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Interdisciplinary Care

Crozer-Keystone Health System nurses collaborate on numerous system-wide multidisciplinary teams each year. View the information below to read about a few of the many examples.

Critical Test Results Reporting Time Reduced

In 2007, nursing was a key player in a system-wide multidisciplinary team that collaborated to reduce the turnaround time for reporting critical lab test results, a performance indicator on the CKHS Nursing Dashboard. The team also included representatives from the Laboratory, Respiratory, Radiology and Cardiology as well as physicians. After establishing what constitutes a critical test and a critical result, the team set a targeted turnaround time of 60 minutes or less.

The Nurse Practice Council developed a critical test result audit form to be completed by the nurse, tracking the timeline from the physician’s initial order of the test through the time the physician receives the RN’s phone call with the result. In March 2007, the laboratory manager at each hospital began sending nurse managers a daily report of patients who had a critical result within the past 24 hours. Each month, the nurse managers audit critical test results, which are posted on the unit and discussed at unit staff meetings to raise awareness and ensure compliance. All CKHS hospitals more than met the system goals of a 60-minute turnaround and 90 percent compliance in FY 2008.  (See figure below.) In some cases, turnaround time was cut in half.

 

Ave. Time (mins.)
Report from RN to Physician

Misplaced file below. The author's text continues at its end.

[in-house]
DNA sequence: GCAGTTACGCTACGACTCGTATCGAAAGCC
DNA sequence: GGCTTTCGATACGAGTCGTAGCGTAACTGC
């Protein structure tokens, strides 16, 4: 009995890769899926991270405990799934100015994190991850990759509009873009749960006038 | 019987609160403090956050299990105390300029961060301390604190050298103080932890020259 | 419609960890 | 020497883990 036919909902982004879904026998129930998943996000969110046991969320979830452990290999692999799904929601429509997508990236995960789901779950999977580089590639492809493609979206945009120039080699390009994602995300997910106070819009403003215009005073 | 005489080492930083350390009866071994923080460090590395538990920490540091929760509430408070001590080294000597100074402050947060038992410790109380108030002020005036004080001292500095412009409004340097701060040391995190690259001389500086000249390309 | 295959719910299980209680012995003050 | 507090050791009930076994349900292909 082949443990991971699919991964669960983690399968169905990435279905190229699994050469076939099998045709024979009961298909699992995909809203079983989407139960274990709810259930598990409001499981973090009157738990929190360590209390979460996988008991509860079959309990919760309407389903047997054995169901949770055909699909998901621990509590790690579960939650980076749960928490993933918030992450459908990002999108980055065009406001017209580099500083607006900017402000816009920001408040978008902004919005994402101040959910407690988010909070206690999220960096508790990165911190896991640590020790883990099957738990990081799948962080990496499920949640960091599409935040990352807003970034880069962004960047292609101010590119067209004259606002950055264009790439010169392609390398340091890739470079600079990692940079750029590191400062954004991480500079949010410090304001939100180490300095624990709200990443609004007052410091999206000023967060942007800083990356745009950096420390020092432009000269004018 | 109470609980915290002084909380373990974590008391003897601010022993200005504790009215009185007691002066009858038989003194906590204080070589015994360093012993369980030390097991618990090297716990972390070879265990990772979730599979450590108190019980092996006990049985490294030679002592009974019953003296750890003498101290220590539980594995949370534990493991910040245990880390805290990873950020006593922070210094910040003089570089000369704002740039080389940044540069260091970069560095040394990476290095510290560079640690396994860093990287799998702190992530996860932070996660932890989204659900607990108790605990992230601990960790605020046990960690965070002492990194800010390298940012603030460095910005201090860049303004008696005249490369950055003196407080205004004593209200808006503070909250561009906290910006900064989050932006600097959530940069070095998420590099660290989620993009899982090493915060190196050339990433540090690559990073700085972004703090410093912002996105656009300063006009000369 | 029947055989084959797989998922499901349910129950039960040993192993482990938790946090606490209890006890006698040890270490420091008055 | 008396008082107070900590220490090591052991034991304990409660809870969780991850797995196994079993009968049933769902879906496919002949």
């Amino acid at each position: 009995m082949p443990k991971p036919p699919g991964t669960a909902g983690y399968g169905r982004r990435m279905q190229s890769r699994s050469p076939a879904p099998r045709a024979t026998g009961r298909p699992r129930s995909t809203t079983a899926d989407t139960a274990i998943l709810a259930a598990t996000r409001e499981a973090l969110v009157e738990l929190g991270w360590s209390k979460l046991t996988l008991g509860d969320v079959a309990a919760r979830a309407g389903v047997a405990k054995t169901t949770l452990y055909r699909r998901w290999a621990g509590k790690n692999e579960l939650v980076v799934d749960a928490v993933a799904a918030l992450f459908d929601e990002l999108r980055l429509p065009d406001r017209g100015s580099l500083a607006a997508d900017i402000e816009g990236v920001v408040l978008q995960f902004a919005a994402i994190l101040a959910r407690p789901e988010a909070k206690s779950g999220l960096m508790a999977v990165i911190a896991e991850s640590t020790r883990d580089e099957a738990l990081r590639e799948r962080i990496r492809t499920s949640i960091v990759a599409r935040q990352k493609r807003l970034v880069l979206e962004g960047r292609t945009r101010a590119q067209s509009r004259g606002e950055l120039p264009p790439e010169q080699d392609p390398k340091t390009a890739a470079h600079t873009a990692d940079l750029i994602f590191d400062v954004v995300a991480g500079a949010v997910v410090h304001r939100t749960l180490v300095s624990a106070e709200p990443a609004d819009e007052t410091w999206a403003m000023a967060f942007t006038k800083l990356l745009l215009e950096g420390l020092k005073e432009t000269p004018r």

Percentage Compliance

Report within 60 mins.

Crozer

13

97%

DCMH

23

96%

Springfield

11

96%

Taylor

16

90%

CKHS

16

93.5%

Nurses Play Key Role in Community Hospital’s Behavioral Health Program

Community Hospital’s Behavioral Health Program annually serves about 2,400 patients through case management, adult outpatient psychotherapy, psychiatric rehabilitation, a substance abuse program, Methadone clinic, geriatric program and sex offenders program. Seven nurses are key players on the Behavioral Health Program’s multidisciplinary team, which also includes case managers, physicians, social workers, psychologists and psychotherapists under the leadership of Kevin P. Caputo, M.D., chairman of Psychiatry at Crozer-Chester Medical Center and Taylor Hospital and president of Community Hospital.

Nurses bring unique and valuable skills to the table, according to Terri Venello, RN, director of Outpatient Adult Services. “We think in terms of recovery, and our nurses have had some great successes. In addition to providing direct patient care as psychotherapists and rehabilitation practitioners, our staff nurses participate on quality monitoring committees that identify quality indicators to be monitored as well as practice issues to be addressed,” she explains.

One such practice issue is the client follow-up protocol, which nurses helped to develop for Community’s Behavioral Health Program. Within 48 to 72 hours of receiving a client referral from a physician, a designated therapist must make contact with the client. The therapist will make two attempts to engage the client in treatment.  If a client misses an appointment, the therapist follows up. “Calling clients after missed appointments is one of our quality indicators,” notes Venello. If a client pulls away from treatment, the therapist must make two attempts to reengage that individual.

“We empower clients to make choices regarding therapy, and some may choose to stop coming or not to come in the first place,” says Venello, “but we want to make sure that no one falls through the cracks because we haven’t followed up properly.”

From left to right: Linda Cephas, Paul O’Laughlin,
Michele Patton and Terri Venello.

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